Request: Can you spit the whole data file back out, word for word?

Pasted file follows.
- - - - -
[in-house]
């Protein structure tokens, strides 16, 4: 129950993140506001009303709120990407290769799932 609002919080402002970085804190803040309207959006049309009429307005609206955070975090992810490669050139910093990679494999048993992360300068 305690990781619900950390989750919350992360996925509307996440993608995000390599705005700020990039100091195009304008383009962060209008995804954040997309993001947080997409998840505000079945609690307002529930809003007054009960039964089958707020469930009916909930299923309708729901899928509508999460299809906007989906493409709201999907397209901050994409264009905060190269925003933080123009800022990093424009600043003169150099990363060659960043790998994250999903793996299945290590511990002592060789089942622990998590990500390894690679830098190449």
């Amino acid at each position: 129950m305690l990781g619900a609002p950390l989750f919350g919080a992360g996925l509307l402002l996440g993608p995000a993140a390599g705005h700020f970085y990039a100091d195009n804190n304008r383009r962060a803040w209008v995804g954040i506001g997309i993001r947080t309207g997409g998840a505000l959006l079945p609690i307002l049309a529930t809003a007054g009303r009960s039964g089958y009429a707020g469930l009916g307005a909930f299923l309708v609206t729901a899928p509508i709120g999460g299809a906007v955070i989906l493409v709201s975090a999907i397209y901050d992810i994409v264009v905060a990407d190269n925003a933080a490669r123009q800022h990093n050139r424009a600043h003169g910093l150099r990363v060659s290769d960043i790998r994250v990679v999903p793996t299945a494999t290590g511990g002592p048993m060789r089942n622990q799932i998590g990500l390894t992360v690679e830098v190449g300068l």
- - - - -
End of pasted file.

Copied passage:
[in-house]
């Protein structure tokens, strides 16, 4: 129950993140506001009303709120990407290769799932 609002919080402002970085804190803040309207959006049309009429307005609206955070975090992810490669050139910093990679494999048993992360300068 305690990781619900950390989750919350992360996925509307996440993608995000390599705005700020990039100091195009304008383009962060209008995804954040997309993001947080997409998840505000079945609690307002529930809003007054009960039964089958707020469930009916909930299923309708729901899928509508999460299809906007989906493409709201999907397209901050994409264009905060190269925003933080123009800022990093424009600043003169150099990363060659960043790998994250999903793996299945290590511990002592060789089942622990998590990500390894690679830098190449």
């Amino acid at each position: 129950m305690l990781g619900a609002p950390l989750f919350g919080a992360g996925l509307l402002l996440g993608p995000a993140a390599g705005h700020f970085y990039a100091d195009n804190n304008r383009r962060a803040w209008v995804g954040i506001g997309i993001r947080t309207g997409g998840a505000l959006l079945p609690i307002l049309a529930t809003a007054g009303r009960s039964g089958y009429a707020g469930l009916g307005a909930f299923l309708v609206t729901a899928p509508i709120g999460g299809a906007v955070i989906l493409v709201s975090a999907i397209y901050d992810i994409v264009v905060a990407d190269n925003a933080a490669r123009q800022h990093n050139r424009a600043h003169g910093l150099r990363v060659s290769d960043i790998r994250v990679v999903p793996t299945a494999t290590g511990g002592p048993m060789r089942n622990q799932i998590g990500l390894t992360v690679e830098v190449g300068l």